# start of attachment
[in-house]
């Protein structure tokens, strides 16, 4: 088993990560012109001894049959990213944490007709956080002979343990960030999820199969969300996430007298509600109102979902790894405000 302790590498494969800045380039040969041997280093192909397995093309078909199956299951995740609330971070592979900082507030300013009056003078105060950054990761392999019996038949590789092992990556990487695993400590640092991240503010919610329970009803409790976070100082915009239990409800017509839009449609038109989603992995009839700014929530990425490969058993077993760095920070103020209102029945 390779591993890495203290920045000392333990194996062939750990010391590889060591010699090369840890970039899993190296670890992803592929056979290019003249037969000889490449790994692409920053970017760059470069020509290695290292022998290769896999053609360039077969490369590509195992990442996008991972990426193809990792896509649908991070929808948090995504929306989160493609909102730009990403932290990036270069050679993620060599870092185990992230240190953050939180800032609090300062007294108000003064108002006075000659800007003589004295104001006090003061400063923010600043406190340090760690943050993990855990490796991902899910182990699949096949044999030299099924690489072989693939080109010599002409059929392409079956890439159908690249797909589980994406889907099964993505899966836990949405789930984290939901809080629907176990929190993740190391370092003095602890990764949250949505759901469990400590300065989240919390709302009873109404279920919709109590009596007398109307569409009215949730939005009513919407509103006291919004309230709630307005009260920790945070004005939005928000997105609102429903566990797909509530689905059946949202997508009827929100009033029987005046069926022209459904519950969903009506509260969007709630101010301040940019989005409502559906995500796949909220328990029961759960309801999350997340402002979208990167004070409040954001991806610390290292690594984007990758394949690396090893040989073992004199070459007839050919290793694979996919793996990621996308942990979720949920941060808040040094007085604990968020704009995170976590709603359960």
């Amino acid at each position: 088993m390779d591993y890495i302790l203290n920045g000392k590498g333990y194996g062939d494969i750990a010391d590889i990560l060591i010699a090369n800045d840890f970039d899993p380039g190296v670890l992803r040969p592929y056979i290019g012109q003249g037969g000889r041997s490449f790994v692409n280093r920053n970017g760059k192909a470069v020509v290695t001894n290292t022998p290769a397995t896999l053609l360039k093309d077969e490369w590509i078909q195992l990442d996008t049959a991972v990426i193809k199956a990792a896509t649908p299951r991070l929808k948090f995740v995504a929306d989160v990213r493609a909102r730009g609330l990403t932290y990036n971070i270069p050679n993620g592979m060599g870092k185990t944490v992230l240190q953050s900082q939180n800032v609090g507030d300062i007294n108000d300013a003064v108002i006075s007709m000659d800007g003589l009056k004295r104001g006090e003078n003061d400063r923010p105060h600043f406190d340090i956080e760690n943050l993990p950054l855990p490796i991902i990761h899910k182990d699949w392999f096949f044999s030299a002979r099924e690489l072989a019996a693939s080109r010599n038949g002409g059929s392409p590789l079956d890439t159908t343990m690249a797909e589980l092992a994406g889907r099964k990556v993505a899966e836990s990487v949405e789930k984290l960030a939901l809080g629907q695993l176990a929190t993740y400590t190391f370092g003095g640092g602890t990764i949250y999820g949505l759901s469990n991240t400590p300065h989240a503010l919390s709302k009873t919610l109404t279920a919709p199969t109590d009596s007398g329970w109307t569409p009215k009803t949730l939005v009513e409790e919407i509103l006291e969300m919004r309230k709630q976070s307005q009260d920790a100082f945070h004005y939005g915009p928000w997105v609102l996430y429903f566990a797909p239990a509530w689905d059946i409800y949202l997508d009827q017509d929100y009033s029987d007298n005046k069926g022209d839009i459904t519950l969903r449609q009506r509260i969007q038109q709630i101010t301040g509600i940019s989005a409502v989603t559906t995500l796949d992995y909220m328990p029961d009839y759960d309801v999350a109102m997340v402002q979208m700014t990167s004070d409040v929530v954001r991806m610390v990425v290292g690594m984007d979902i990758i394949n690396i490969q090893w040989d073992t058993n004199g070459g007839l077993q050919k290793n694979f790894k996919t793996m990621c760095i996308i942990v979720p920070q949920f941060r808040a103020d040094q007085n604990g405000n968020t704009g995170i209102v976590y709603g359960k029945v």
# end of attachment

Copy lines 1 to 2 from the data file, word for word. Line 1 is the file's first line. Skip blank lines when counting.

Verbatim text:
[in-house]
């Protein structure tokens, strides 16, 4: 088993990560012109001894049959990213944490007709956080002979343990960030999820199969969300996430007298509600109102979902790894405000 302790590498494969800045380039040969041997280093192909397995093309078909199956299951995740609330971070592979900082507030300013009056003078105060950054990761392999019996038949590789092992990556990487695993400590640092991240503010919610329970009803409790976070100082915009239990409800017509839009449609038109989603992995009839700014929530990425490969058993077993760095920070103020209102029945 390779591993890495203290920045000392333990194996062939750990010391590889060591010699090369840890970039899993190296670890992803592929056979290019003249037969000889490449790994692409920053970017760059470069020509290695290292022998290769896999053609360039077969490369590509195992990442996008991972990426193809990792896509649908991070929808948090995504929306989160493609909102730009990403932290990036270069050679993620060599870092185990992230240190953050939180800032609090300062007294108000003064108002006075000659800007003589004295104001006090003061400063923010600043406190340090760690943050993990855990490796991902899910182990699949096949044999030299099924690489072989693939080109010599002409059929392409079956890439159908690249797909589980994406889907099964993505899966836990949405789930984290939901809080629907176990929190993740190391370092003095602890990764949250949505759901469990400590300065989240919390709302009873109404279920919709109590009596007398109307569409009215949730939005009513919407509103006291919004309230709630307005009260920790945070004005939005928000997105609102429903566990797909509530689905059946949202997508009827929100009033029987005046069926022209459904519950969903009506509260969007709630101010301040940019989005409502559906995500796949909220328990029961759960309801999350997340402002979208990167004070409040954001991806610390290292690594984007990758394949690396090893040989073992004199070459007839050919290793694979996919793996990621996308942990979720949920941060808040040094007085604990968020704009995170976590709603359960």